Wednesday, May 2, 2012

A Review of Winter

WinterKeven Newsome's Winter is a story about beginning, about starting over and reinventing oneself, but it's not just one such story. The novel contains two parallel stories that play off of each other. The protagonist of both stories is Winter Maessen, a teenager from a broken home coming to terms with the death of her mother from cancer and becoming a prophetess, i.e. receiving somewhat cryptic messages from God. Strangely enough, she handles becoming a prophetess much better than the death of her mother. Winter is also about facing evil head on, having confidence in yourself, and being careful about the friends you pick.

Four years separate the parallel narratives. In the earlier one, Winter learns that her mother is terminally ill and will be moving into a hospice care home. Although her mother is a devout Christian, Winter has doubts and questions why her mother's god would allow someone like her mother to suffer. Winter will be moving in with her father (her parents are divorced), which means moving to a new town and a new school. Winter has difficulty making friends at the new school and suffers some cruel practical jokes. (A couple boys smash meatloaf into her hair during lunch.) Eventually, a small coterie of students accept her. They lead Winter down a strange path. Claire—a victim of abuse at the fists of her father—becomes Winter's best friend. Claire convinces Winter to become a Goth, to dress all in black as an outward sign of their inner feelings. Winter follows them to vandalize an animal research center. Winter is arrested while the others escape. Claire seeks Winter's forgiveness and then convinces Winter to join her in casting spells to end the physical abuse from Claire's father and heal Winter's mother.

The second narrative picks up when Winter's father drops her off on her first day as a freshman at Tishbe University, a small Christian school that Winter's mother attended. Winter is still a Goth but both she and her father have become Christians. Winter knows no one at the new school and her Goth attire attracts attention, not all of it good. Winter's roommate is a cheery, pink-loving girl named Summer. (Newsome has a sense of humor.) Winter acquires some friends in her dorm who see past Winter's Goth clothes. But, all is not well at Tishbe University. There were attacks on some students the previous year and these attacks continue. Following a premonition, Winter succeeds in thwarting one of the attacks. As she and her friends investigate further, following Winter's prophetic dreams and premonitions, they discover a plot directed by a Satanist to remake the university. Winter and her friends suffer at the hands of the plotters. Winter is held captive and severely beaten. Another student is murdered and one of Winter's best friends becomes the victim of a Satanic ritual.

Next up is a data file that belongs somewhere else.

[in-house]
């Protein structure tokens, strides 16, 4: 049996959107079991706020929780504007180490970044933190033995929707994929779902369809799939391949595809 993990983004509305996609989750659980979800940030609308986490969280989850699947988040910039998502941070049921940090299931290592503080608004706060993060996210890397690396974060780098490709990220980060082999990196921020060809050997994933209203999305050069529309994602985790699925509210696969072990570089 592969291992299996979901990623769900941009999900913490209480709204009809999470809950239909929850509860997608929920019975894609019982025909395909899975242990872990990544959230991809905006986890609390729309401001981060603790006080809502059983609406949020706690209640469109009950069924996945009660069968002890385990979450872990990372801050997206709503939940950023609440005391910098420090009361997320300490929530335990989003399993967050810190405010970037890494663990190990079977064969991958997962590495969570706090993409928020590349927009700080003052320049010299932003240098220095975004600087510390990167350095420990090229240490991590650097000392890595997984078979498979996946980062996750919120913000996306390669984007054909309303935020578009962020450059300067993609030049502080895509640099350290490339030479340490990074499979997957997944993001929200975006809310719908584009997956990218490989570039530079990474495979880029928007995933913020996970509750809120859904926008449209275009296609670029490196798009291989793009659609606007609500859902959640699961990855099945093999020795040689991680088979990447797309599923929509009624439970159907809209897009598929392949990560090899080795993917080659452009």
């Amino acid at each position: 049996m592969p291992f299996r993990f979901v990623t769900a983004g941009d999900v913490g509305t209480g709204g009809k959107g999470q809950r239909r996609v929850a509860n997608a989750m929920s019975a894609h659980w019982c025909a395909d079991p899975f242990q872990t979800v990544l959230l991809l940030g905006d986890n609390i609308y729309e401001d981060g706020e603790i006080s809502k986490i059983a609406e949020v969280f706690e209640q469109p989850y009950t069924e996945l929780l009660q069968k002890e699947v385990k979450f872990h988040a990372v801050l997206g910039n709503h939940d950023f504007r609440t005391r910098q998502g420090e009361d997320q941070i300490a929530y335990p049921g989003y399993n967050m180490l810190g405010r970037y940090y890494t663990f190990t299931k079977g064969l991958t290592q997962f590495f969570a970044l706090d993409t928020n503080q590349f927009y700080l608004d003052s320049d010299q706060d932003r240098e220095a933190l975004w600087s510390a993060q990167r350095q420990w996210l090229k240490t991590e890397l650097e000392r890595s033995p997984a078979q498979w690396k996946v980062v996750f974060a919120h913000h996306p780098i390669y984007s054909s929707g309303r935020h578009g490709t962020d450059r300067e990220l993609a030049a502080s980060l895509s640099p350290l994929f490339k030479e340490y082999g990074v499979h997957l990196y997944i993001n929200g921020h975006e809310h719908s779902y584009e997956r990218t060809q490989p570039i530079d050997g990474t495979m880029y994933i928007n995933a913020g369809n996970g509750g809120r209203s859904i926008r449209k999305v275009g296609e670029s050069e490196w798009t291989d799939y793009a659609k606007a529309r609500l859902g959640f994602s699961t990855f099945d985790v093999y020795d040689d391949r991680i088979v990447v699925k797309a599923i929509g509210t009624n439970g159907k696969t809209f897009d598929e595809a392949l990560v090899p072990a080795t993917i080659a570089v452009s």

What I found most interesting about this novel is the way Newsome structures the two narratives. The stories unfold simultaneously with chapters from Four Years Ago interspersed with the chapters from the Present Day. Both narratives begin with Winter entering a new phase in her life in a new setting in which she must make new friends. The chapters covering Winter's incarceration after the vandalism coincide with the chapters detailing Winter's abduction and beating. A chapter from Four Years Ago in which Winter takes part in an animal sacrifice parallels the chapters in which Winter's friend is the ritual victim. So what does all this parallelism mean? I think Newsome is trying to show the extent to which Winter has matured over the four intervening years and how her choices and reactions to problems have changed. Winter's general trajectory in the earlier narrative is downward as Winter finds few solutions and digs a deeper hole, while in the present narrative the trajectory is upward, as Winter enjoys successes and overcomes difficulties. The novel doesn't explain what happened in the four year gap between the two narratives. I suspect that will the stuff of a sequel.

To learn more about Keven Newsome and his writing, check out his blog at

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